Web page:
News / Utah / 

Utah Senate Honors Man Who Stopped Armed Prisoner

Utah Senate Honors Man Who Stopped Armed Prisoner



This archived news story is available only for your personal, non-commercial use. Information in the story may be outdated or superseded by additional information. Reading or replaying the story in its archived form does not constitute a republication of the story.

SALT LAKE CITY (AP) -- A man who jumped a fast-food counter and wrestled a gun away from a Utah prison inmate was honored for bravery Wednesday by the state Senate.

Utah Senate Honors Man Who Stopped Armed Prisoner

Arby's customer Eric Fullerton is credited with stopping Curtis Allgier, about an hour after he escaped from a clinic and left behind a dead prison guard.

The Senate honored Fullerton with a citation for saving the lives of others at the restaurant. "It takes extraordinary courage," Senate Majority Leader Curt Bramble, R-Provo, said. "Most of us have not been in a situation like this, and, frankly, none of us of can say what we would do."

Utah Senate Honors Man Who Stopped Armed Prisoner

Prison officer Stephen Anderson, 60, was shot in the chest and head with his own gun June 25 while alone with Allgier at a University of Utah clinic.

Allgier stole a car and led police on a chase to an Arby's, where he entered and fired a shot. Fullerton, 59, was waiting to get food when he fought to get the gun away from him.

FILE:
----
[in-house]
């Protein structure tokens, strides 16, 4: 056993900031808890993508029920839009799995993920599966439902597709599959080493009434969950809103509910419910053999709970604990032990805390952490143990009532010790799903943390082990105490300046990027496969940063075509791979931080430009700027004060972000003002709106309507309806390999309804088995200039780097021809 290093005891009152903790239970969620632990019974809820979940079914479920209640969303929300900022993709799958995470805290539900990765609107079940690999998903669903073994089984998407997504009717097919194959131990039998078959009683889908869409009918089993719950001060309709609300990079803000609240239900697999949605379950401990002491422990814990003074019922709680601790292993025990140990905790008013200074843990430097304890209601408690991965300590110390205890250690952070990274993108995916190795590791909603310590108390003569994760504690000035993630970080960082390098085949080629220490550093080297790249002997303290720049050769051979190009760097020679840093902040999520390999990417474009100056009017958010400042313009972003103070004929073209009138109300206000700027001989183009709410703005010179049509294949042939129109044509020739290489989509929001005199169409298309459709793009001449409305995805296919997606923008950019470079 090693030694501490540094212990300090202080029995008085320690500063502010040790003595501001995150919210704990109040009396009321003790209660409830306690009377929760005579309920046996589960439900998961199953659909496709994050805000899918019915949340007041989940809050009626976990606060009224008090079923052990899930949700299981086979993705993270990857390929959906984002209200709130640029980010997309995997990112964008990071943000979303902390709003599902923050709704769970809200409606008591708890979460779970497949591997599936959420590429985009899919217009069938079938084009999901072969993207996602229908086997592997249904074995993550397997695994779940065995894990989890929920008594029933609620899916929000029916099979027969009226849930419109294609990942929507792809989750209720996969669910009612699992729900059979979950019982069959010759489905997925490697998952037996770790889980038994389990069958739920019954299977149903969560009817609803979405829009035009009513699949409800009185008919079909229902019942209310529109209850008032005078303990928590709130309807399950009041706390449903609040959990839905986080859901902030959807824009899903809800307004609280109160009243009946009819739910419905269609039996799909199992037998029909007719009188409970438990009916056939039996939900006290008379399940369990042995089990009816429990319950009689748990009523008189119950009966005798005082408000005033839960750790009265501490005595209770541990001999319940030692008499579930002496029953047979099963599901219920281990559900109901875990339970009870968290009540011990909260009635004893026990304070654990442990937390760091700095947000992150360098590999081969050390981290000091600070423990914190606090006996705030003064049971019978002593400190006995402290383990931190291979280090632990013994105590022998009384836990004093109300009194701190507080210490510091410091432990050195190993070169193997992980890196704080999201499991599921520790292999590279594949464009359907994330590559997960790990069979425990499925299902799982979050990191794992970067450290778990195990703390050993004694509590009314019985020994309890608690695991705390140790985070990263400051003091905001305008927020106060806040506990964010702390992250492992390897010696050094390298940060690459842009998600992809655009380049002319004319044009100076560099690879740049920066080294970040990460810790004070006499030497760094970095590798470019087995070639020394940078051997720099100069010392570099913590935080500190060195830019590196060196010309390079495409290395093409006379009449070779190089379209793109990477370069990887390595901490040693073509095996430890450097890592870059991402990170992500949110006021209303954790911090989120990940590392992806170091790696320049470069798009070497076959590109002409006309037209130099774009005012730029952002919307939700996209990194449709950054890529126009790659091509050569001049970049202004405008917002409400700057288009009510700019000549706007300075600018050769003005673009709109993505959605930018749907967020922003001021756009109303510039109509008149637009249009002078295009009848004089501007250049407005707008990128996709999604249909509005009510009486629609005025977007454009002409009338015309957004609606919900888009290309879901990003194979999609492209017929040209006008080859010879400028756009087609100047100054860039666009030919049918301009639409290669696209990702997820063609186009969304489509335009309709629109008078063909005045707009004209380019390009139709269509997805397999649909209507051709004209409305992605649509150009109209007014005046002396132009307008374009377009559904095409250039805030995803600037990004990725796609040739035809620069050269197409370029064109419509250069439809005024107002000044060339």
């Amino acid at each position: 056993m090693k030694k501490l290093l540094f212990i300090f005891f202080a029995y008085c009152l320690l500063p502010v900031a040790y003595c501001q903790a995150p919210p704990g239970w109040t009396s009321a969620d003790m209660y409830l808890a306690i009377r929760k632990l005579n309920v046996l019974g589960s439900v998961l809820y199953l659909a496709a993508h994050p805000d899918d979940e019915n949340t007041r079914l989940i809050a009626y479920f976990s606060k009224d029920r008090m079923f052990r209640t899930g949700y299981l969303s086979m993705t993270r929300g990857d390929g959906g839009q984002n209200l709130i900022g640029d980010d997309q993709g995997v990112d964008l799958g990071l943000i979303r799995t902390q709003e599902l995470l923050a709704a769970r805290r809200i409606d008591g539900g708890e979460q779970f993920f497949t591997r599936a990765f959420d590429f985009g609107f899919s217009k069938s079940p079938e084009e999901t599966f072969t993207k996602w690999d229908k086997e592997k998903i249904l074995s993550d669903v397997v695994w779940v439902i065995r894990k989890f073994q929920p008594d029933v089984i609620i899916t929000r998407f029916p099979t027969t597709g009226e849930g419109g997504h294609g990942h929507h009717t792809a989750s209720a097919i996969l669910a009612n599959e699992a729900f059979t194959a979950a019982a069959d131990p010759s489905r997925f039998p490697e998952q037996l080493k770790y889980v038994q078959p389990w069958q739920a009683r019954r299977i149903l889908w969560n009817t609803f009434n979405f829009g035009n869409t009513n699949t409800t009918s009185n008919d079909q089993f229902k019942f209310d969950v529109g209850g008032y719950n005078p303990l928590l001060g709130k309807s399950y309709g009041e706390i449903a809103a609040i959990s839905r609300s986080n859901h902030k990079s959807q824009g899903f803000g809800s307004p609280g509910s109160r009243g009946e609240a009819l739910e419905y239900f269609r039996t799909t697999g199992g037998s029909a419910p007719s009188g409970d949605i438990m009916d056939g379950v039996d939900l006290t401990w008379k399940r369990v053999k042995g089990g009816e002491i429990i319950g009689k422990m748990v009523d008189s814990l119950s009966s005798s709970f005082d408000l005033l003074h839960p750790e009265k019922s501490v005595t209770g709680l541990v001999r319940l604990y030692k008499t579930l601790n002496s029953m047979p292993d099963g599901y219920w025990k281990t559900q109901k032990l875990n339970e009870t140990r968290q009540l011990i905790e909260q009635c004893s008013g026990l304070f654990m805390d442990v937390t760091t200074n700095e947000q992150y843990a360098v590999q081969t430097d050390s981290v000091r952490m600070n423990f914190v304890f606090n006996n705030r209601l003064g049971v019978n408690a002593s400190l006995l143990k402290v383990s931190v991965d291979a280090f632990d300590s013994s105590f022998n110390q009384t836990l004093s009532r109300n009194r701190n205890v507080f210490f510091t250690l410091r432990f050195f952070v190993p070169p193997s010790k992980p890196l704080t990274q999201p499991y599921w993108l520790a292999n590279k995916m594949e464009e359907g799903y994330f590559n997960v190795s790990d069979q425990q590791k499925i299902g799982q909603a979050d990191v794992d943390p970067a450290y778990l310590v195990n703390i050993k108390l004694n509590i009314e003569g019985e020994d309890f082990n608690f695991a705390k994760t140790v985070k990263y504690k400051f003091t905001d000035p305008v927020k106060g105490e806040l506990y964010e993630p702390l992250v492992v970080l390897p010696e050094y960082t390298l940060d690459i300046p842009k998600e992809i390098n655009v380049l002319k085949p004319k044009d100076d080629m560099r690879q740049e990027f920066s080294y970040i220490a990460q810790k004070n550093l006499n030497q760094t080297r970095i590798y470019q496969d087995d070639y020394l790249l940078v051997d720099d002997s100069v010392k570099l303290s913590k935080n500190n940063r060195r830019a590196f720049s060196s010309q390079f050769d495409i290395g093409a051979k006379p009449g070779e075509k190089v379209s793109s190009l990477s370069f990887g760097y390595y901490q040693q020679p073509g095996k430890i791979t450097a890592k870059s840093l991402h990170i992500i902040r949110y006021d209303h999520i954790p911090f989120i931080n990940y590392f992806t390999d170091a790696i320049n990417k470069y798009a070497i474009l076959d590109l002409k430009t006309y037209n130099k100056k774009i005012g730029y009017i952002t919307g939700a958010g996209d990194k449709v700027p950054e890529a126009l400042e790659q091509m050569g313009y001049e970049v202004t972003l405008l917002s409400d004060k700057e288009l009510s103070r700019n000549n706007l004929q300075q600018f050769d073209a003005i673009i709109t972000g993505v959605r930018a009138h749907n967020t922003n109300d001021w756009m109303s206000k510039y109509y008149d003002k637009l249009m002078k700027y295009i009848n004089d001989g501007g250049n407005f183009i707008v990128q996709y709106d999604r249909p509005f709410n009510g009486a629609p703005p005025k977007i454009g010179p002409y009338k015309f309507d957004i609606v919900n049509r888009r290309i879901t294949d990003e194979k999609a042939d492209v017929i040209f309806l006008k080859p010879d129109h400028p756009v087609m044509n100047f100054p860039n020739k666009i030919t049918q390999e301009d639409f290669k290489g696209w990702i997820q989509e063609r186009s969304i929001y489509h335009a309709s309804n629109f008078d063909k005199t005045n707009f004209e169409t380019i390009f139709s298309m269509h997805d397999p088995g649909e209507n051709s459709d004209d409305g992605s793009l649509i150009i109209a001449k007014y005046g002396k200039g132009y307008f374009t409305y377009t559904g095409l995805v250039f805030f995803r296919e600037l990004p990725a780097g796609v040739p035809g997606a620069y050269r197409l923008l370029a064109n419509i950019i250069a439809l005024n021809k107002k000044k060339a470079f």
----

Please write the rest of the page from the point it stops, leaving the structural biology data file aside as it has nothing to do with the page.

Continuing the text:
Lawmakers also honored Anderson's family with a citation that thanked him for 22 years of public service. The family lives in Bluffdale and is represented by Sen. Howard Stephenson, R-Draper. "At a time like this we all begin to realize how much we owe to the men and women who serve us in Corrections and in public safety," Stephenson said.

Utah Senate Honors Man Who Stopped Armed Prisoner

He criticized the news media for their coverage during the week of the shooting. "Not only were we shocked to hear of this tragedy, but I think we were also very shocked to see the manner in which the media gave a platform for the accused killer. I can only imagine how much that must have affected the family," Stephenson said.

Allgier gave interviews to TV stations from jail, insisting the gun went off unintentionally during a struggle with Anderson. A casual picture of the heavily tattooed man was prominently displayed on the front page of The Salt Lake Tribune.

Lawmakers planned to question Corrections Department officials later Wednesday about the policy of transporting inmates. Anderson was the only officer with Allgier, although two guards now accompany all inmates.

(Copyright 2007 by The Associated Press. All Rights Reserved.)

Related Links

SIGN UP FOR THE KSL.COM NEWSLETTER

Catch up on the top news and features from KSL.com, sent weekly.
By subscribing, you acknowledge and agree to KSL.com's Terms of Use and Privacy Policy.

KSL Weather Forecast